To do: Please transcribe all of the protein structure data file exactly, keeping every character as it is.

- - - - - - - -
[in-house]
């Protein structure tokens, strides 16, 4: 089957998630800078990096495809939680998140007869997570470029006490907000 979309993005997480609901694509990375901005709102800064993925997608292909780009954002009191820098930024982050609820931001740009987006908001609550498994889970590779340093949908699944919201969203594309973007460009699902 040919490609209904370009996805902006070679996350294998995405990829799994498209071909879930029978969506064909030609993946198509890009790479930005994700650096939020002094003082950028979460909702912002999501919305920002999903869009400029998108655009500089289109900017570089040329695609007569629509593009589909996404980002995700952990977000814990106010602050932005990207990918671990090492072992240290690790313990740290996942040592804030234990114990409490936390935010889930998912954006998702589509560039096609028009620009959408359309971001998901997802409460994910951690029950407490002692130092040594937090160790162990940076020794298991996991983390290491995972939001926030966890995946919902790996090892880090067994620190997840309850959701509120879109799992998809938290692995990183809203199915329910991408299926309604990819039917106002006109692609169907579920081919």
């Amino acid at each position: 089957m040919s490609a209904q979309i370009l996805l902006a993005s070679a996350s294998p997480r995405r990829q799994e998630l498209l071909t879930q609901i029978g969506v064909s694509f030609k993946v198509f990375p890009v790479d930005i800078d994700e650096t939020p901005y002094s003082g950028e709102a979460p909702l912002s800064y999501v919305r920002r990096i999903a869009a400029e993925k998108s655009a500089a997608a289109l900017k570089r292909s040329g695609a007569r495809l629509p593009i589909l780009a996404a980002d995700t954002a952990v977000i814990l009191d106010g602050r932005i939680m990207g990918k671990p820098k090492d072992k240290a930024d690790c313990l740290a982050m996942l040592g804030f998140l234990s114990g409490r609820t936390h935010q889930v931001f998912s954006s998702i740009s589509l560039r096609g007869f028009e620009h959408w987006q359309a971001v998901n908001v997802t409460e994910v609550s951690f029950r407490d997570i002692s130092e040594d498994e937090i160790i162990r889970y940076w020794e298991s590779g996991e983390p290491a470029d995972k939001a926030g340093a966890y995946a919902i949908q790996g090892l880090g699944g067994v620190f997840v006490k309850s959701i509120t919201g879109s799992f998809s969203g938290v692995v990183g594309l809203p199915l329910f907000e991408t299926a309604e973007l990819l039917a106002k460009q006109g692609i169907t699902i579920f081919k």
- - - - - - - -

[in-house]
């Protein structure tokens, strides 16, 4: 089957998630800078990096495809939680998140007869997570470029006490907000 979309993005997480609901694509990375901005709102800064993925997608292909780009954002009191820098930024982050609820931001740009987006908001609550498994889970590779340093949908699944919201969203594309973007460009699902 040919490609209904370009996805902006070679996350294998995405990829799994498209071909879930029978969506064909030609993946198509890009790479930005994700650096939020002094003082950028979460909702912002999501919305920002999903869009400029998108655009500089289109900017570089040329695609007569629509593009589909996404980002995700952990977000814990106010602050932005990207990918671990090492072992240290690790313990740290996942040592804030234990114990409490936390935010889930998912954006998702589509560039096609028009620009959408359309971001998901997802409460994910951690029950407490002692130092040594937090160790162990940076020794298991996991983390290491995972939001926030966890995946919902790996090892880090067994620190997840309850959701509120879109799992998809938290692995990183809203199915329910991408299926309604990819039917106002006109692609169907579920081919």
């Amino acid at each position: 089957m040919s490609a209904q979309i370009l996805l902006a993005s070679a996350s294998p997480r995405r990829q799994e998630l498209l071909t879930q609901i029978g969506v064909s694509f030609k993946v198509f990375p890009v790479d930005i800078d994700e650096t939020p901005y002094s003082g950028e709102a979460p909702l912002s800064y999501v919305r920002r990096i999903a869009a400029e993925k998108s655009a500089a997608a289109l900017k570089r292909s040329g695609a007569r495809l629509p593009i589909l780009a996404a980002d995700t954002a952990v977000i814990l009191d106010g602050r932005i939680m990207g990918k671990p820098k090492d072992k240290a930024d690790c313990l740290a982050m996942l040592g804030f998140l234990s114990g409490r609820t936390h935010q889930v931001f998912s954006s998702i740009s589509l560039r096609g007869f028009e620009h959408w987006q359309a971001v998901n908001v997802t409460e994910v609550s951690f029950r407490d997570i002692s130092e040594d498994e937090i160790i162990r889970y940076w020794e298991s590779g996991e983390p290491a470029d995972k939001a926030g340093a966890y995946a919902i949908q790996g090892l880090g699944g067994v620190f997840v006490k309850s959701i509120t919201g879109s799992f998809s969203g938290v692995v990183g594309l809203p199915l329910f907000e991408t299926a309604e973007l990819l039917a106002k460009q006109g692609i169907t699902i579920f081919k």